Because, the reward that one cherishes as the true treasure from receiving a gift is never about what’s in the package that the present comes wrapped in.  It’s about what just getting the box says to the person who receives it, from the person who gives it.  It could be saying a number of different things, depending on the nature of the relationship between the two, and the circumstances of the giving, but, if you listen hard enough, you can hear it saying, in perhaps not so many words:
 
                You are
connected.
 
                You are valued
.
 
                You are
loved.
 
But most importantly, it always says,
 
                You MATTER.
 
That’s a message that everyone needs to be reminded from time to time, because it’s so easy to forget.


It IS the thought that counts, and, sometimes, it's the thought that's what's needed most.


This season, hold off on your rant over commercialism, the appropriate seasonal greeting, or if Uncle John's had one too many pickles. Set aside the fruitcake and mistletoe.  Forget about making a list and checking it twice.  Don't worry about spending a lot of time or money.  Just find some small way to make sure the people in your life know you found room in all the hustle and bustle and craziness to pause for a moment to think of them, and show them that means something to you.  It might mean more to them than you may ever know.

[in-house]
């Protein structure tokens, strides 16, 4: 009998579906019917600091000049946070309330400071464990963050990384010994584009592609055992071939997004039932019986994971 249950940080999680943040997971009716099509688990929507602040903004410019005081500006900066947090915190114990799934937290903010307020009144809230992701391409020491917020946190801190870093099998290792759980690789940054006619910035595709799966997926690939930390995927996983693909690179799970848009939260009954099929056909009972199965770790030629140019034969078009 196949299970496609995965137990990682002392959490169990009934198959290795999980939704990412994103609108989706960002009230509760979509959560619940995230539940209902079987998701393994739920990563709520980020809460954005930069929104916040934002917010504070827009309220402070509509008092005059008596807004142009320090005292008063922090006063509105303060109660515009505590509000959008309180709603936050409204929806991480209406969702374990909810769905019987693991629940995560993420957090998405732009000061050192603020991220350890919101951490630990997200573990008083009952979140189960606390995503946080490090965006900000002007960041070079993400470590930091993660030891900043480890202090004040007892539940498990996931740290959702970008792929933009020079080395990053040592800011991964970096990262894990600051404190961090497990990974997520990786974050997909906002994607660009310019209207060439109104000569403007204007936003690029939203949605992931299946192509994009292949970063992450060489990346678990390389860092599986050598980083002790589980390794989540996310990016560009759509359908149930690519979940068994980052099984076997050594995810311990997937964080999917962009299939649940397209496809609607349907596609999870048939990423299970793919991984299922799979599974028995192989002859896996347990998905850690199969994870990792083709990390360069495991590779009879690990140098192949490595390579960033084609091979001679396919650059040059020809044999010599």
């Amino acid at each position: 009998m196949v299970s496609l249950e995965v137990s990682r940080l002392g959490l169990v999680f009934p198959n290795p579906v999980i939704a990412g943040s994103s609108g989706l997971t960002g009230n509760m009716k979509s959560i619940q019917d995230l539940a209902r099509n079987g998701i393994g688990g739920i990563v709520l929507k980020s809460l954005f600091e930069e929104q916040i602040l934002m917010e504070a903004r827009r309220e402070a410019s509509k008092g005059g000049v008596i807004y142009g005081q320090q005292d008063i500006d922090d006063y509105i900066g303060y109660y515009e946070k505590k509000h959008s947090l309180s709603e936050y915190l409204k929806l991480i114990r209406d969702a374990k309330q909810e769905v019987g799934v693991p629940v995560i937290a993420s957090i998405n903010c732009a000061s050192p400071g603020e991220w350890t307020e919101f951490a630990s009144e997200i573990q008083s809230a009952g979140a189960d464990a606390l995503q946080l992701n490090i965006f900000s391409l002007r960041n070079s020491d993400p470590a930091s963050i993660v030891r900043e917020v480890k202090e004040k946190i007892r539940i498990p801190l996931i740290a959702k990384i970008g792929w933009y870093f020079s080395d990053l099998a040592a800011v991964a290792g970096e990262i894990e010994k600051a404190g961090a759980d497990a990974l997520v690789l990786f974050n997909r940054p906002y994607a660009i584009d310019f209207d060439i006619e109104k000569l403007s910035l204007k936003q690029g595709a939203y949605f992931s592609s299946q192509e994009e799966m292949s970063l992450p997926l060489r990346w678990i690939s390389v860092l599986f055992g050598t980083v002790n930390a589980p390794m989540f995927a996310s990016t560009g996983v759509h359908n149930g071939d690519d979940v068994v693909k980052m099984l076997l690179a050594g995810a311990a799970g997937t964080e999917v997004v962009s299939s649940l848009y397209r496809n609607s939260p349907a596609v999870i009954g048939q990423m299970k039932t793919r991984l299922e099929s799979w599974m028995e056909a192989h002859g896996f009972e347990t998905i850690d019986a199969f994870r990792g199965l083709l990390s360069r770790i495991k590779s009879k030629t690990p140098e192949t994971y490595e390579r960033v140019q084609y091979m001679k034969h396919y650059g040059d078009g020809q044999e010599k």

Happy Holidays, everyone.
 
 

LJ Idol | Season 8 Week 7 - Topic: BUPKIS
This post has been brought to you through an association with the online writing community forum, LJ Idol.
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Comments

( 38 comments — Leave a comment )